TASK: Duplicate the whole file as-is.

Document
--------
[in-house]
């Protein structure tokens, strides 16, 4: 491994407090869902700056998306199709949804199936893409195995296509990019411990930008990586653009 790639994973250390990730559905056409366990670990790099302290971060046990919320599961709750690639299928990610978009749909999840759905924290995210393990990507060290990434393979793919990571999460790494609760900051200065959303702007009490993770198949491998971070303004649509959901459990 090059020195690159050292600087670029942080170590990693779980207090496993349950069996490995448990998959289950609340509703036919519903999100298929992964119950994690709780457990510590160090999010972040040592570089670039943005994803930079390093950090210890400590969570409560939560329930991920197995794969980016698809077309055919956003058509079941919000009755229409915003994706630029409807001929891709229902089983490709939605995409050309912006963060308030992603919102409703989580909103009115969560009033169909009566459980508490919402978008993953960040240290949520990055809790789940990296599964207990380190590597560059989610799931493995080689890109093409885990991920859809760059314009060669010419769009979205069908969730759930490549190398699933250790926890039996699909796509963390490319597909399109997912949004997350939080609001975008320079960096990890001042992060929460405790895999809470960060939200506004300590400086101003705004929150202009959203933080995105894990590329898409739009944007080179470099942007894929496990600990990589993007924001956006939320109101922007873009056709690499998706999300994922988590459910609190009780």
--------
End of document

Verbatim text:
[in-house]
């Protein structure tokens, strides 16, 4: 491994407090869902700056998306199709949804199936893409195995296509990019411990930008990586653009 790639994973250390990730559905056409366990670990790099302290971060046990919320599961709750690639299928990610978009749909999840759905924290995210393990990507060290990434393979793919990571999460790494609760900051200065959303702007009490993770198949491998971070303004649509959901459990 090059020195690159050292600087670029942080170590990693779980207090496993349950069996490995448990998959289950609340509703036919519903999100298929992964119950994690709780457990510590160090999010972040040592570089670039943005994803930079390093950090210890400590969570409560939560329930991920197995794969980016698809077309055919956003058509079941919000009755229409915003994706630029409807001929891709229902089983490709939605995409050309912006963060308030992603919102409703989580909103009115969560009033169909009566459980508490919402978008993953960040240290949520990055809790789940990296599964207990380190590597560059989610799931493995080689890109093409885990991920859809760059314009060669010419769009979205069908969730759930490549190398699933250790926890039996699909796509963390490319597909399109997912949004997350939080609001975008320079960096990890001042992060929460405790895999809470960060939200506004300590400086101003705004929150202009959203933080995105894990590329898409739009944007080179470099942007894929496990600990990589993007924001956006939320109101922007873009056709690499998706999300994922988590459910609190009780």